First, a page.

Pickling Veggies at Home:
by Rob Sproule
No matter how you try to plan otherwise, vegetable gardening is inevitably a feast or famine scenario. In the fall our pantries, countertops, and fridges overflow with too much bounty to possibly eat but that we’ll dream of during the dark days of January.
Pickling is enjoying a renaissance in popularity, especially among young parents wanting to provide fresh food to their kids throughout the winter. As long as you take the appropriate steps to sterilize, it’s safe way to add extra garden crunch and vitamins to your winter.
Pickling is all about creating an environment that is sanitized and sealed enough to protect vulnerable veggies within from the bacterial barbarians at the gate. To do this, you use a triple threat of crucial ingredients, each of which bringing a different sterilizing weapon to the fight.
Salt is critical for pulling out moisture so bacteria can’t get a foothold. Oil provides a protective coating on the veggies’ flesh. Pickling vinegar preserves by inhibiting bacterial growth via its acetic acid.
By properly sterilizing your equipment, and following the proper steps, pickling produce should keep for 4 months in the fridge. If you want to keep it even longer, and/or at room temperature, consider investing in a pressure canner. This requires a more involved process but for larger operations I recommend it.
The key to pickling is a good clean start. Make sure your veggies are garden fresh and unblemished. The most common ingredient is cucumbers, but you can use a lot of different garden crops and it’s a great way to deal with all those excess carrots or beets come harvest time.
Invest in good quality, heat-proof, glass jars with plastic lids, like mason jars. Sterilize them by either running them through a quick dishwasher cycle (with nothing else) or popping them in a medium heated over on a cookie sheet for 20 minutes.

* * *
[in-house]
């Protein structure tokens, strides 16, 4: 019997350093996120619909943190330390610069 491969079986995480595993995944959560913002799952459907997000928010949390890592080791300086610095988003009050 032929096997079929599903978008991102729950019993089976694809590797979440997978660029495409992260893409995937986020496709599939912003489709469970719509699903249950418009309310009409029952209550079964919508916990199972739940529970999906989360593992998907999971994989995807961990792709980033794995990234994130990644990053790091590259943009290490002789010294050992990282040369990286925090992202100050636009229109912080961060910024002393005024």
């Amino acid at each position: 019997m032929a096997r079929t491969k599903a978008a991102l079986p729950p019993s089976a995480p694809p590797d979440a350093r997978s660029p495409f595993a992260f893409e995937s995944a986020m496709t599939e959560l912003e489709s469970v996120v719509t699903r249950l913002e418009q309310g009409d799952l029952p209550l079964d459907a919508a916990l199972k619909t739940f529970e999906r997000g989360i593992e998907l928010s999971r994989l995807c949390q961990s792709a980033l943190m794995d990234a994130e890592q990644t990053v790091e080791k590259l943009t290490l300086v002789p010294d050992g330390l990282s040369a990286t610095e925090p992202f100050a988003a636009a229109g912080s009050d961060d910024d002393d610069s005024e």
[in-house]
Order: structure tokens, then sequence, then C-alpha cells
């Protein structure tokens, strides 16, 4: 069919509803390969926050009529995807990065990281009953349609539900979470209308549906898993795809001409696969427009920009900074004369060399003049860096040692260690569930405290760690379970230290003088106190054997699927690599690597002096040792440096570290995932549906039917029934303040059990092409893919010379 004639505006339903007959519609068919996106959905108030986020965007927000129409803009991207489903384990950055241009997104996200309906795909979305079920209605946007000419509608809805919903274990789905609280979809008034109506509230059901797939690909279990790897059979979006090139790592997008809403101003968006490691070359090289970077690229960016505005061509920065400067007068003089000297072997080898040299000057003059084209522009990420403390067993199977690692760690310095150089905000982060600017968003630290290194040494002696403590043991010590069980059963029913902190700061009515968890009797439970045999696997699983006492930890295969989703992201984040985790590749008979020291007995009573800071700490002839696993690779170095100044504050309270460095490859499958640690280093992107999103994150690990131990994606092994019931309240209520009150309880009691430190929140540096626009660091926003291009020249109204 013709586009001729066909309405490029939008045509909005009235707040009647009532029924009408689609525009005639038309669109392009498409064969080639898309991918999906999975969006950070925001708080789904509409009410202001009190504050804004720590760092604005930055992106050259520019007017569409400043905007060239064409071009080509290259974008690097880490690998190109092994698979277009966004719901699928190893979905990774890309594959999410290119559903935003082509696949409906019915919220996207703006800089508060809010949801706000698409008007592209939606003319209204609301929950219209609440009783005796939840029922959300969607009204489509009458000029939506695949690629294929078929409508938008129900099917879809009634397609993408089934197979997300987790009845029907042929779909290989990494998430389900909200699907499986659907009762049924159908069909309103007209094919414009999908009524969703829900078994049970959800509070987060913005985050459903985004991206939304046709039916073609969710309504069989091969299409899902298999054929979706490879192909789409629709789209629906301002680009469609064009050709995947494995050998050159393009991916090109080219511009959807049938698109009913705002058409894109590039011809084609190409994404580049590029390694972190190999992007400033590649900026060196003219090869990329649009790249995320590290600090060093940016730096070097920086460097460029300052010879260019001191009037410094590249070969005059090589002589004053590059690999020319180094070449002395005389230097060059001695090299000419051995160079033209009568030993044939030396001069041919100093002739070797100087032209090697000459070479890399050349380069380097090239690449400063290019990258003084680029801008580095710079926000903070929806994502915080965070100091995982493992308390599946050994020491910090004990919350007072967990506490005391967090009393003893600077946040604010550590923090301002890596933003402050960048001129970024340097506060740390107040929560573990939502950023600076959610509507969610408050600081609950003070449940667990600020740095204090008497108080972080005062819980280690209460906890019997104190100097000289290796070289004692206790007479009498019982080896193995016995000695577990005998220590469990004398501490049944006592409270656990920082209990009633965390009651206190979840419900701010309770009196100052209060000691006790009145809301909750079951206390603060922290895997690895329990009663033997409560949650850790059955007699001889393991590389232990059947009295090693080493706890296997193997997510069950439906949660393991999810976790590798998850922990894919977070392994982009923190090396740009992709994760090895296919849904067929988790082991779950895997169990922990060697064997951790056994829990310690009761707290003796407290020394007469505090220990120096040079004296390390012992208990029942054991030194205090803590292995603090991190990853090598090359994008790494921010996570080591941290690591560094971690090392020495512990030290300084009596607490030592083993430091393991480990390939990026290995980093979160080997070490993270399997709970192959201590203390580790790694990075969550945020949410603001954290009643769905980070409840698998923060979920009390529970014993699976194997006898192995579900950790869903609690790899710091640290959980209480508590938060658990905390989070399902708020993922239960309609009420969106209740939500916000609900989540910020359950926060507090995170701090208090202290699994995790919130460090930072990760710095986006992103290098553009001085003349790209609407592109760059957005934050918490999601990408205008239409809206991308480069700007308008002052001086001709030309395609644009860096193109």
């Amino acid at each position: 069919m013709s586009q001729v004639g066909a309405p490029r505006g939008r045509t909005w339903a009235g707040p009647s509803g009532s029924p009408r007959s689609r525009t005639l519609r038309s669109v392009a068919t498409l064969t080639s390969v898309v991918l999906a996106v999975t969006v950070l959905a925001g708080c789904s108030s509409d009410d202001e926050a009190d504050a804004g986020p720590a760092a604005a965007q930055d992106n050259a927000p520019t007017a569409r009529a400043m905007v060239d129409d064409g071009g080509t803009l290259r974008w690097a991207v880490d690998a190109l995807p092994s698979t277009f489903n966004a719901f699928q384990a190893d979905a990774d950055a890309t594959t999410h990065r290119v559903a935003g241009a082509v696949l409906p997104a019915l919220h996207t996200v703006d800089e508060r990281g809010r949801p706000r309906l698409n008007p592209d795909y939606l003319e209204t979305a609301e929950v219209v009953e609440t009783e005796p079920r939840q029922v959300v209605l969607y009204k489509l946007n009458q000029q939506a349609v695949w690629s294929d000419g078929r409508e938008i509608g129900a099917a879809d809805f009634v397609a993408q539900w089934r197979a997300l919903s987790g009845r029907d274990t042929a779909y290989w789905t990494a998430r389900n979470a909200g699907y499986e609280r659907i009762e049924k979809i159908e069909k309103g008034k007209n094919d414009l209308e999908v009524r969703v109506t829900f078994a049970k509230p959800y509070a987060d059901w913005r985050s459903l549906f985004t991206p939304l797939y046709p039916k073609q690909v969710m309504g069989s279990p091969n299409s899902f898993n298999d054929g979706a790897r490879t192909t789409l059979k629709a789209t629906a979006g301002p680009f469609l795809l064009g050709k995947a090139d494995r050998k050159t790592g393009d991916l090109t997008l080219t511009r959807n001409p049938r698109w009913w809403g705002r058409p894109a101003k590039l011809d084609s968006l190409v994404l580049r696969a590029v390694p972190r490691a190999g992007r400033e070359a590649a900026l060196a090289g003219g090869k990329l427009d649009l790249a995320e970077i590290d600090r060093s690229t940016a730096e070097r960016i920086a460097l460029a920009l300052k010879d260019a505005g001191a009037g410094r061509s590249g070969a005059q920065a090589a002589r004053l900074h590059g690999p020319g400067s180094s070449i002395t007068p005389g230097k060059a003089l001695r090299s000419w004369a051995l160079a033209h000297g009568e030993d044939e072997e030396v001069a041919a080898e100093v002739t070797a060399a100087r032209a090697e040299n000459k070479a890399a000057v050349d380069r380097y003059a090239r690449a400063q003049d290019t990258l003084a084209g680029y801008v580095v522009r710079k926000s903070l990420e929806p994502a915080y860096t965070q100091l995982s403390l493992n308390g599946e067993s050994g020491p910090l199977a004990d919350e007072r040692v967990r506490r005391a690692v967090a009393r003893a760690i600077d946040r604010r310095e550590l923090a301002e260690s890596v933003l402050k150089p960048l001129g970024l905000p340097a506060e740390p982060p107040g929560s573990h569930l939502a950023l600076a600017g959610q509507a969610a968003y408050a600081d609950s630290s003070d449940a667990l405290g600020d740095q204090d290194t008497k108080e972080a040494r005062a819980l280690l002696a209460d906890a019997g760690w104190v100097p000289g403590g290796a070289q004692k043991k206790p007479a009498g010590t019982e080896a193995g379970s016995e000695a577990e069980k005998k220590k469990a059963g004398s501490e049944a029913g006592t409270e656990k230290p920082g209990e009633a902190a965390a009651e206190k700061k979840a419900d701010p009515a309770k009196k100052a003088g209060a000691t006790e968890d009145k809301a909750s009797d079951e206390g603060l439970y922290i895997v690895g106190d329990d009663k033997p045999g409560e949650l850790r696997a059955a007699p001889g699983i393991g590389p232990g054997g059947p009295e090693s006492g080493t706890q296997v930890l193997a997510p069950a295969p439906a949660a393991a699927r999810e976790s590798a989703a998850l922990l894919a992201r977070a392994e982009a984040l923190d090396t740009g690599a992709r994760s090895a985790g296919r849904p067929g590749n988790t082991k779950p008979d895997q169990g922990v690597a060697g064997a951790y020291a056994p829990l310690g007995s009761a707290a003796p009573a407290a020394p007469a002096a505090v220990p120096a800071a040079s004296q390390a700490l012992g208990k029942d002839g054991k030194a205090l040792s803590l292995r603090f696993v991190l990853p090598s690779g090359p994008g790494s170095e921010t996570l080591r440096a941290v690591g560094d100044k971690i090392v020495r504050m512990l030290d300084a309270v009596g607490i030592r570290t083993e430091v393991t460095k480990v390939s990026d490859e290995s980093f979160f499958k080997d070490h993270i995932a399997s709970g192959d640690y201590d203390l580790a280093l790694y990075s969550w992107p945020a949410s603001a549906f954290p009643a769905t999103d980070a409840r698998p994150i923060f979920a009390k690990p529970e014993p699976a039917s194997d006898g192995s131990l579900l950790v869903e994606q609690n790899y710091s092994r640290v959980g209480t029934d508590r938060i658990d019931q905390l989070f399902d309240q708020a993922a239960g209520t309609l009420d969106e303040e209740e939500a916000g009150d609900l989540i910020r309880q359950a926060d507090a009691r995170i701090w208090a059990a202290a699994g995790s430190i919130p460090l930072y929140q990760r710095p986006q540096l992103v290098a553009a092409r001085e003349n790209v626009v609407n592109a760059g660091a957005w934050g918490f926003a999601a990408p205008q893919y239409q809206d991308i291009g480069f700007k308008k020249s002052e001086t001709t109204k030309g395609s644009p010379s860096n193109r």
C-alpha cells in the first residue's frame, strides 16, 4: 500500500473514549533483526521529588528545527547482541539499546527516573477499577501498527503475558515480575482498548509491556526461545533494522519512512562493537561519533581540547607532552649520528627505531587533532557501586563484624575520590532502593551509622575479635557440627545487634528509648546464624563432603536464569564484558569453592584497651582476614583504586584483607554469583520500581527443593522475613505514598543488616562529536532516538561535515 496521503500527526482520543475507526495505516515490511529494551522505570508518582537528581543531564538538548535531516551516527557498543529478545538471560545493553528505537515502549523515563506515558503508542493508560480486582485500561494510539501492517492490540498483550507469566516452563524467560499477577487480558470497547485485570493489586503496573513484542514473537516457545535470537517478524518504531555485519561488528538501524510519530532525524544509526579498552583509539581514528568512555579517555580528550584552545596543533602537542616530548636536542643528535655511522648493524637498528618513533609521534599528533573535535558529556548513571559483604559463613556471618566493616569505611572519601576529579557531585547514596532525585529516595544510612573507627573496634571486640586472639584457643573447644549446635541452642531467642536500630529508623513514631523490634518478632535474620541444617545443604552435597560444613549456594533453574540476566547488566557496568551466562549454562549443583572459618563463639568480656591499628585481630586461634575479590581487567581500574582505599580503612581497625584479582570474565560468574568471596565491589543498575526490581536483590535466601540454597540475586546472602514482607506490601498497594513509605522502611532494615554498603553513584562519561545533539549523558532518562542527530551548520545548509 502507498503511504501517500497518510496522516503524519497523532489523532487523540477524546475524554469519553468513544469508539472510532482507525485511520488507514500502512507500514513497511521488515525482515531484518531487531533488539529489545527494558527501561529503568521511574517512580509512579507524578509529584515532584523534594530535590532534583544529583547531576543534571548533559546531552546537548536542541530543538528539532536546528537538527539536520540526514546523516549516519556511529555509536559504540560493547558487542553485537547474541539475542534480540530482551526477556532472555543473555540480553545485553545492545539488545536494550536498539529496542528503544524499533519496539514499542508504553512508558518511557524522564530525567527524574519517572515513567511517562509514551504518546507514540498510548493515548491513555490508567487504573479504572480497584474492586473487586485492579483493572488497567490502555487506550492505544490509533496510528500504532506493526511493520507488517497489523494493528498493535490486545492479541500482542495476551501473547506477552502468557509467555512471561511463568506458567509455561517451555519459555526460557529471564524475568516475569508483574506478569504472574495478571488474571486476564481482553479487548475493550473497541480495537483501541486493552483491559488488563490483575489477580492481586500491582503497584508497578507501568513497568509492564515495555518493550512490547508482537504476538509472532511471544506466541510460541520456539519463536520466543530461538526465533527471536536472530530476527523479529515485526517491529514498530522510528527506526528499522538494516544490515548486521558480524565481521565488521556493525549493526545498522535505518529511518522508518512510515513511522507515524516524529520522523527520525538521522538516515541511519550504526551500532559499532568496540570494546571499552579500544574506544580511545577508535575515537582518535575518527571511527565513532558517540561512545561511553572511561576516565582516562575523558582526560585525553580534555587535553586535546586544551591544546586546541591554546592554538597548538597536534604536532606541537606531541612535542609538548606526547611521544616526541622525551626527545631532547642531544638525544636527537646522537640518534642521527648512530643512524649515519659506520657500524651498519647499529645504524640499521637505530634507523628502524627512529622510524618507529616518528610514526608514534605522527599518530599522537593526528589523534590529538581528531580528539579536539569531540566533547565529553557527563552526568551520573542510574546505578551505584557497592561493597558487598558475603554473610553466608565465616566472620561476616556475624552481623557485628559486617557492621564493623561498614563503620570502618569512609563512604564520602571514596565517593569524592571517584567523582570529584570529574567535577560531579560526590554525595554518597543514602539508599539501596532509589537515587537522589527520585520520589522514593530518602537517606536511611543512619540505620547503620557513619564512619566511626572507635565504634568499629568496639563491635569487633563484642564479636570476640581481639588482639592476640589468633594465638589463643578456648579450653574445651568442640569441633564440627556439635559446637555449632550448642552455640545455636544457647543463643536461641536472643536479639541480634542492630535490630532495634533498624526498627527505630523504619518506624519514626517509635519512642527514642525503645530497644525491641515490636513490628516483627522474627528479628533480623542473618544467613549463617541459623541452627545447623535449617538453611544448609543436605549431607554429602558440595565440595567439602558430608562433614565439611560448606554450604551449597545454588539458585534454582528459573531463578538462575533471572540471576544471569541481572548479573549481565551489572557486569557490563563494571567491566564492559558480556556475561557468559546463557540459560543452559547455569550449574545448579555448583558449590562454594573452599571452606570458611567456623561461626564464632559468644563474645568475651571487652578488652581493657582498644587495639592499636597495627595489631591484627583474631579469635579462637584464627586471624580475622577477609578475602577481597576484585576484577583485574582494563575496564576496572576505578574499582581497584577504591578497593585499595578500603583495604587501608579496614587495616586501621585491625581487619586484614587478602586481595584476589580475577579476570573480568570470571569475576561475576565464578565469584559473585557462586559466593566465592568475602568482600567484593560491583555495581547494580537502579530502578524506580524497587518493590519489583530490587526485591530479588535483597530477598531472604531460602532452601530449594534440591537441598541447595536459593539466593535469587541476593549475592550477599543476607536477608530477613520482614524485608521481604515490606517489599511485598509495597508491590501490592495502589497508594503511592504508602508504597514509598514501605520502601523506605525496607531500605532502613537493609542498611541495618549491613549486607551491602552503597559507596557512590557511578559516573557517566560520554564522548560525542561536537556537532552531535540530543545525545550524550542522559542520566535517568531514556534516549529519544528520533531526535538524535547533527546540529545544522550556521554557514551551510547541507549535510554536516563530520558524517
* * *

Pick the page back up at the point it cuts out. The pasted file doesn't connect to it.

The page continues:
The most labour intensive part is cleaning and scrubbing the vegetables. Make sure they’re sparkling because blemishes can harbour bacteria. To make for easier cleaning, soak them overnight in a salt water brine solution.
When you’re ready to pickle, make sure that everything you’ll need is close at hand and that the environment is clean. The closed environment you’re creating will both preserve veggies and keep them delicious and act as an incubator for any remaining bacteria, so wash your hands well and monitor anything that comes into contact with the inner jar after sterilizing.
Boil the veggies in salt water for 2 minutes, then put them into a bowl of ice; the temperature shock preserves their crunch.
While they’re cooling, mix your pickling solution in a large bowl. Creating the perfect pickle brine is the holy grail of pickling. They always contains vinegar and salt or sugar, but after that you can add herbs like dill, garlic, and coriander or spices like peppercorns to taste. Finding your own recipe will take time, and it’s a great way to start a conversation and friendship with other “picklers”, both in person and online.
Once the veggies are cool, put them carefully and pour in your pickling solution to cover them completely, making sure to leave about a half inch of space at the top. Bring a large pot of water to boil and place the sealed jars in it, then add more water until they’re submerged.
Let the jars simmer for 20 minutes, adding more water to keep them submerged. This sanitizes the rim and anything that might have been missed. Store them in a dry place and enjoy sometime this winter.
While pickling is a great way to preserve food, it’s important to follow the sterilizing steps carefully. If you’re just beginning, start slow and take baby steps towards larger projects.